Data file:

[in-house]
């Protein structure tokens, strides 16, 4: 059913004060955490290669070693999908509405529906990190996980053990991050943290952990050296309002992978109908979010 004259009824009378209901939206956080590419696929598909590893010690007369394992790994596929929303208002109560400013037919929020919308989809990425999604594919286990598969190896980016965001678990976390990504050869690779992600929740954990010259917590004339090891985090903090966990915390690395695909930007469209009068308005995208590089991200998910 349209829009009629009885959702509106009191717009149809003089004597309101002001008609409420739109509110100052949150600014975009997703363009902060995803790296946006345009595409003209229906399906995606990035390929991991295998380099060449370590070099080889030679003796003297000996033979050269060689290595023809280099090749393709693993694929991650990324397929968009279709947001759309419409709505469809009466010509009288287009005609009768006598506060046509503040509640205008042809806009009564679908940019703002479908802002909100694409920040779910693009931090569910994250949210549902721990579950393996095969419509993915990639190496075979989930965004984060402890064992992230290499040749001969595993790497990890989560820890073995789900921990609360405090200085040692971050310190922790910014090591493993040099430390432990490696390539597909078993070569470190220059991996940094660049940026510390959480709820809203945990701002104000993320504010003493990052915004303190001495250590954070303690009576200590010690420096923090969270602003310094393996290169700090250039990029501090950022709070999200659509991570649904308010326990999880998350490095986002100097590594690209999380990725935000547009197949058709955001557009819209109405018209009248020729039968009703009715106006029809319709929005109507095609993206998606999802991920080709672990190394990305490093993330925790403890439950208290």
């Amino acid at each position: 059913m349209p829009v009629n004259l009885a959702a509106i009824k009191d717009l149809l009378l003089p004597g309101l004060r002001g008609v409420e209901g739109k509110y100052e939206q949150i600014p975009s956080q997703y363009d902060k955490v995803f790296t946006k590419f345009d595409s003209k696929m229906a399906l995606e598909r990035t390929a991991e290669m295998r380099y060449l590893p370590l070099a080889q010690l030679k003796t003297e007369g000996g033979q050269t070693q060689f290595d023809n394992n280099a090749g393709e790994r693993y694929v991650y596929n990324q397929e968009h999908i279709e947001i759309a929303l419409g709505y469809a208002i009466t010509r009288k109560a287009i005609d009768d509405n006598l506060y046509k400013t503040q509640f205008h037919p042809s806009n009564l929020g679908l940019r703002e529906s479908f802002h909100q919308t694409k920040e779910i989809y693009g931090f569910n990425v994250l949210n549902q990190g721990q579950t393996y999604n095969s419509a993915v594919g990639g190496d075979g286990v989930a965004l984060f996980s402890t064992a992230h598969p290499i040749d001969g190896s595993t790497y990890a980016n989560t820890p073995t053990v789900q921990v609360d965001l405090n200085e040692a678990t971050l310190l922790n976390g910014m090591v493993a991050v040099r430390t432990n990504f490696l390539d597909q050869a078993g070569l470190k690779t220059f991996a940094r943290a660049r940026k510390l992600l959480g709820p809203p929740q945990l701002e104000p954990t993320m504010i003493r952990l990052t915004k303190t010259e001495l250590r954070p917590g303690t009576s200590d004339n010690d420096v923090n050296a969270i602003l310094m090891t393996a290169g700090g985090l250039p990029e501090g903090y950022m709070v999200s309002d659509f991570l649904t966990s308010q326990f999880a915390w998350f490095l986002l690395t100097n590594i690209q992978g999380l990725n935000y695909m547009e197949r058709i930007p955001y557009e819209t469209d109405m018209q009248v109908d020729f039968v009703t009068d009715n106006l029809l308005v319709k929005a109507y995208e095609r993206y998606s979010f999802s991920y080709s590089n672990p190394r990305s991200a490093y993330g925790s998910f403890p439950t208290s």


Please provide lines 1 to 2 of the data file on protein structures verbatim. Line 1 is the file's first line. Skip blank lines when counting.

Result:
[in-house]
């Protein structure tokens, strides 16, 4: 059913004060955490290669070693999908509405529906990190996980053990991050943290952990050296309002992978109908979010 004259009824009378209901939206956080590419696929598909590893010690007369394992790994596929929303208002109560400013037919929020919308989809990425999604594919286990598969190896980016965001678990976390990504050869690779992600929740954990010259917590004339090891985090903090966990915390690395695909930007469209009068308005995208590089991200998910 349209829009009629009885959702509106009191717009149809003089004597309101002001008609409420739109509110100052949150600014975009997703363009902060995803790296946006345009595409003209229906399906995606990035390929991991295998380099060449370590070099080889030679003796003297000996033979050269060689290595023809280099090749393709693993694929991650990324397929968009279709947001759309419409709505469809009466010509009288287009005609009768006598506060046509503040509640205008042809806009009564679908940019703002479908802002909100694409920040779910693009931090569910994250949210549902721990579950393996095969419509993915990639190496075979989930965004984060402890064992992230290499040749001969595993790497990890989560820890073995789900921990609360405090200085040692971050310190922790910014090591493993040099430390432990490696390539597909078993070569470190220059991996940094660049940026510390959480709820809203945990701002104000993320504010003493990052915004303190001495250590954070303690009576200590010690420096923090969270602003310094393996290169700090250039990029501090950022709070999200659509991570649904308010326990999880998350490095986002100097590594690209999380990725935000547009197949058709955001557009819209109405018209009248020729039968009703009715106006029809319709929005109507095609993206998606999802991920080709672990190394990305490093993330925790403890439950208290």